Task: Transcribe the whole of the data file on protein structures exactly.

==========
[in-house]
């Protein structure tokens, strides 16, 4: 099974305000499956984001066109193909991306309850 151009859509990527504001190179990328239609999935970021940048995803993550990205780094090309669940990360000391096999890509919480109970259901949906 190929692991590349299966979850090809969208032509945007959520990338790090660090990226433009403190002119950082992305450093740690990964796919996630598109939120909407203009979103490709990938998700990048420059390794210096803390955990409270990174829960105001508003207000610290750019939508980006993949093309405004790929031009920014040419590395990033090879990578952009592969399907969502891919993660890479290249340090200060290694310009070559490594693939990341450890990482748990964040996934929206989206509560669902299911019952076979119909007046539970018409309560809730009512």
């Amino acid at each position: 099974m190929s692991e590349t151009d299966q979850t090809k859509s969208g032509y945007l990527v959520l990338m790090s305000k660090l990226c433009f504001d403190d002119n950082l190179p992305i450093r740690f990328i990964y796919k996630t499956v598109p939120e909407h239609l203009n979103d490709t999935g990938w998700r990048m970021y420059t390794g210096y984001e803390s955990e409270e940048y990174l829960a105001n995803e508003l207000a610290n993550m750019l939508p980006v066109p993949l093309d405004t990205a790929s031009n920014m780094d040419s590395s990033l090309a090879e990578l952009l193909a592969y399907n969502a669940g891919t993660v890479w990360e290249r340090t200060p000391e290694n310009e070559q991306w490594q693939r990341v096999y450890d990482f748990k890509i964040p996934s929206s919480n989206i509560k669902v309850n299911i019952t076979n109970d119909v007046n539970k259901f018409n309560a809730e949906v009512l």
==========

[in-house]
């Protein structure tokens, strides 16, 4: 099974305000499956984001066109193909991306309850 151009859509990527504001190179990328239609999935970021940048995803993550990205780094090309669940990360000391096999890509919480109970259901949906 190929692991590349299966979850090809969208032509945007959520990338790090660090990226433009403190002119950082992305450093740690990964796919996630598109939120909407203009979103490709990938998700990048420059390794210096803390955990409270990174829960105001508003207000610290750019939508980006993949093309405004790929031009920014040419590395990033090879990578952009592969399907969502891919993660890479290249340090200060290694310009070559490594693939990341450890990482748990964040996934929206989206509560669902299911019952076979119909007046539970018409309560809730009512």
């Amino acid at each position: 099974m190929s692991e590349t151009d299966q979850t090809k859509s969208g032509y945007l990527v959520l990338m790090s305000k660090l990226c433009f504001d403190d002119n950082l190179p992305i450093r740690f990328i990964y796919k996630t499956v598109p939120e909407h239609l203009n979103d490709t999935g990938w998700r990048m970021y420059t390794g210096y984001e803390s955990e409270e940048y990174l829960a105001n995803e508003l207000a610290n993550m750019l939508p980006v066109p993949l093309d405004t990205a790929s031009n920014m780094d040419s590395s990033l090309a090879e990578l952009l193909a592969y399907n969502a669940g891919t993660v890479w990360e290249r340090t200060p000391e290694n310009e070559q991306w490594q693939r990341v096999y450890d990482f748990k890509i964040p996934s929206s919480n989206i509560k669902v309850n299911i019952t076979n109970d119909v007046n539970k259901f018409n309560a809730e949906v009512l």